How Women Leaders Benefit from Using Humor
New research suggests that being funny helps leaders gain influence, and that women benefit more than men from using humour in public speaking.
“A sense of humour is part of the art of leadership, of getting along with people, of getting things done,” said Dwight D. Eisenhower. The ability to make light of a situation and make people laugh, as the former US President and statesman noted, is undoubtably a handy skill for managers. But there is a specific group of leaders for whom humour could be even more potent: women.
This is the main finding of a study Julia Bear, Emuna Eliav and I conducted on the benefits of using humour to influence others. In our analysis of 2,407 TED talks by prominent speakers presenting new ideas in their areas of expertise to live and online audiences, we found that humorous speakers were more influential, especially women. Female TED speakers who used more humour were more popular and perceived as more influential than less funny women and comparably funny men.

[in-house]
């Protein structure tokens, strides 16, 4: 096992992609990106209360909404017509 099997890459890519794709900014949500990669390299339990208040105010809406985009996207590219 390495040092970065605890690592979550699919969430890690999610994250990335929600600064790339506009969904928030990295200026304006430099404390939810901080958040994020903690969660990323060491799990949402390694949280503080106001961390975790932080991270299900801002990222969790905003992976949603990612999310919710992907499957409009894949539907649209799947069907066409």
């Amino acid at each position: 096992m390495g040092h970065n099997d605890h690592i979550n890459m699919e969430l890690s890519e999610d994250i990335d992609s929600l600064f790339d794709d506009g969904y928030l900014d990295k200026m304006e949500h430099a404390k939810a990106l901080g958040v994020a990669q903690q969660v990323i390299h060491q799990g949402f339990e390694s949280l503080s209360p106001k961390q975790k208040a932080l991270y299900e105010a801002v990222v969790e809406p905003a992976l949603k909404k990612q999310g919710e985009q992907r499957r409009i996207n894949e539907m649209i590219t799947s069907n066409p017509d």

Our study, published in Academy of Management Discoveries and recently featured in Harvard Business Review, tracked how often the audience laughed to quantify humour. Audience ratings, independent evaluations and online view counts were also used to measure its impact.
Our evaluators rated Webb as highly competent, warm and leader-like, while audience members rated her as highly funny. Her talk has been viewed more than 8 million times.